The Psalmist writes: “O Lord, how manifold are your works! In wisdom you have made them all; the earth is full of your creatures” (Ps 104:24).
As Easter people, we are reminded how God redeemed us through the death and resurrection of Jesus. Our identity is rooted in God’s design and restored by grace. God’s creative design is good according to Genesis 1, and we experience this goodness as we embrace who we are in Christ: loving servants. God made us well!
Not all things designed are as successful. About 20 years ago, I remember being introduced to Microsoft’s newest creation: Office Assistant. It featured an animated character named Clippy who would tap at the screen and try to guess what you were working on. Clippy always smiled and cheerfully offered to help, even if you were working on a funeral service.
Although Clippy was a refreshing interruption for me while I worked, Clippy drew intensely negative responses from many users. Even its creator called it “one of the most annoying characters in history.” Poor Clippy. A major design flop.
So what needs to go into a divine design? Psalm 104 outlines the creative work of Almighty God, which ranges from heaven to Earth and includes clouds, winds, fire, water, cattle, plants, wine, oil, bread, trees, birds, goats, lions, people, sun and moon. “O LORD, how [many] are your works!” says the psalm. “In wisdom you have made them all; the earth is full of your creatures” (v. 24).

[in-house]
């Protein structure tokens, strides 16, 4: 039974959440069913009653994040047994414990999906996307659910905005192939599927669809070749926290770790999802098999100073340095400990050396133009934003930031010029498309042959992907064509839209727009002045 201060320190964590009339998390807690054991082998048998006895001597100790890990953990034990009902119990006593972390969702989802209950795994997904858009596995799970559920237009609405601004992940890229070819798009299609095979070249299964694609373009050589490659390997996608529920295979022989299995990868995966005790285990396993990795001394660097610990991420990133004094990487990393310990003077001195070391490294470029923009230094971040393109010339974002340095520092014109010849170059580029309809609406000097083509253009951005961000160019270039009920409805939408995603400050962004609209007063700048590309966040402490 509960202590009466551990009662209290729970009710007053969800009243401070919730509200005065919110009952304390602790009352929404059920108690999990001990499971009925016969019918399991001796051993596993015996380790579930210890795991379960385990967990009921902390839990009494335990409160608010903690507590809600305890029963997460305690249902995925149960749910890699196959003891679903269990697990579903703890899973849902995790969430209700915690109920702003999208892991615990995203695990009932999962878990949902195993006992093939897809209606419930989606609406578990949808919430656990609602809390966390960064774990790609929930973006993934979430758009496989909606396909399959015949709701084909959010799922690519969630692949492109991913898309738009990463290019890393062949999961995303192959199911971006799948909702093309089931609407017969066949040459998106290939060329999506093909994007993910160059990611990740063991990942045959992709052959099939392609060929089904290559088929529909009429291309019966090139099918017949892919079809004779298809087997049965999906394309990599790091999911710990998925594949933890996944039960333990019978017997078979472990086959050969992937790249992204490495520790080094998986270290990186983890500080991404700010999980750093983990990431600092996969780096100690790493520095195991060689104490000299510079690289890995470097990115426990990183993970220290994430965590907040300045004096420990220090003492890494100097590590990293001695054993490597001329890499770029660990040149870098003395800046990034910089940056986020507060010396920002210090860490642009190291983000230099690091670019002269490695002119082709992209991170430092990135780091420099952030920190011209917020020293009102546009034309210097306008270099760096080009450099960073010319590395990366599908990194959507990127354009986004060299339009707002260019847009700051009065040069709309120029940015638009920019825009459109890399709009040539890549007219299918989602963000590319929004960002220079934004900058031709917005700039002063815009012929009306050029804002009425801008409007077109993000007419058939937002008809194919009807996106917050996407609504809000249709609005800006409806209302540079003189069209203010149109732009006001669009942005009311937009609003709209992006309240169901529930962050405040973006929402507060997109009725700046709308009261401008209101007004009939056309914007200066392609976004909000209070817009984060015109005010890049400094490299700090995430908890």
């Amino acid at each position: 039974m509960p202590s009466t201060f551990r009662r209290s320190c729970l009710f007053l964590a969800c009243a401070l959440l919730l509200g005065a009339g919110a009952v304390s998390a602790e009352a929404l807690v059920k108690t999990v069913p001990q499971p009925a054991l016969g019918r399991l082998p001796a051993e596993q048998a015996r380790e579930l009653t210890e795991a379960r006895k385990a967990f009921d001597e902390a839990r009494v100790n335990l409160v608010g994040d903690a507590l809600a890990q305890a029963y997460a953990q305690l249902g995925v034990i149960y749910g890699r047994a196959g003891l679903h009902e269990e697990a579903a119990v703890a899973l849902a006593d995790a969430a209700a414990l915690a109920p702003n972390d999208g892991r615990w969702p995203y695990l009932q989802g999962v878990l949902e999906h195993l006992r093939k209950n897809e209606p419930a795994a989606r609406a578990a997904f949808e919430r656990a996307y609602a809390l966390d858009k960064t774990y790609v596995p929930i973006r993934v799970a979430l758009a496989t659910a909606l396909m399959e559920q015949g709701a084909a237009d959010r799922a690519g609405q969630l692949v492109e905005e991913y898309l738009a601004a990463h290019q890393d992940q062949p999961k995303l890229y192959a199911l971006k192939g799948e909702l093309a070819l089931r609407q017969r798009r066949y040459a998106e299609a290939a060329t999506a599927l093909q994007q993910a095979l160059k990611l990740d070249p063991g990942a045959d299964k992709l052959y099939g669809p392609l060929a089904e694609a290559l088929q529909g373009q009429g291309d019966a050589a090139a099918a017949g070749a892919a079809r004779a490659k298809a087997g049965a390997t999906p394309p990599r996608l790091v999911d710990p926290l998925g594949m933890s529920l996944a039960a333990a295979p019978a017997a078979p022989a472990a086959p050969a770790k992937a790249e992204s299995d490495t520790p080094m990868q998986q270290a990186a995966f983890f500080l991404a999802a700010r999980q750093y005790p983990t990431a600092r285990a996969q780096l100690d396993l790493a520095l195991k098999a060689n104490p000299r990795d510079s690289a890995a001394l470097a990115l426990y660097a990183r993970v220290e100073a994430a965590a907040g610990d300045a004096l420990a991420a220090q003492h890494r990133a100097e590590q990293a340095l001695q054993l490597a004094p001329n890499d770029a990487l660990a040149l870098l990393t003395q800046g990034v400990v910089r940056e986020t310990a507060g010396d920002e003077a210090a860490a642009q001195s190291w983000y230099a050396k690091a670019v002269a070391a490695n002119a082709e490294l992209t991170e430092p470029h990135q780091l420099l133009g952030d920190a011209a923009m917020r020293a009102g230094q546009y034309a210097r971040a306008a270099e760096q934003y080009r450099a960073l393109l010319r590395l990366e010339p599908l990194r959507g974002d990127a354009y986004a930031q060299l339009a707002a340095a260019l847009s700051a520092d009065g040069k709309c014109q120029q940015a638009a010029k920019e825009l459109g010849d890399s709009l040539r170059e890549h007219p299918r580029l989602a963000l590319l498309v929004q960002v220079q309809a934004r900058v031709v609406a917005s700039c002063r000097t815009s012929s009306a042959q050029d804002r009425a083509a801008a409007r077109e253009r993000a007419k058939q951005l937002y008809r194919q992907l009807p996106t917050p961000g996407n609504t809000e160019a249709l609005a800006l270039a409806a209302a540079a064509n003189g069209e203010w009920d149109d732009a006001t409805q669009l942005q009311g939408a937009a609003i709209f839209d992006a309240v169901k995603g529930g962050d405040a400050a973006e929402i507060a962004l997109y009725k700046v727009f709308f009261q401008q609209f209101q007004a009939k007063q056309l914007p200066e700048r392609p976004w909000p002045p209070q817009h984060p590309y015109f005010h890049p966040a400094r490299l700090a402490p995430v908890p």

First: God’s design begins with wisdom. The word for wisdom, “hokma” in the original Hebrew, means more than just knowledge, it also means “technical skill in construction.” So God is a divine engineer as well as an architect.
Second: What God creates in wisdom, God also nourishes. God does not treat his creatures like computer users treated Clippy, the Microsoft product that was abandoned. “These all look to you to give them their food in due season,” says the psalm.
It all comes down to what we believe about God’s divine design. God offers everyone food in due season, and fills us all with good things — including the breath of life. That’s the divine design, and it’s one for which we should be thankful. Psalm 104 promises that God sends forth his Spirit to “renew the face of the ground” (v. 30). And at Pentecost, God sent forth his Spirit to move upon the face of the church.
Now, filled with the Spirit of God, we live as Easter people, participating in God’s renewal by sharing generously with others, as part of the divine design.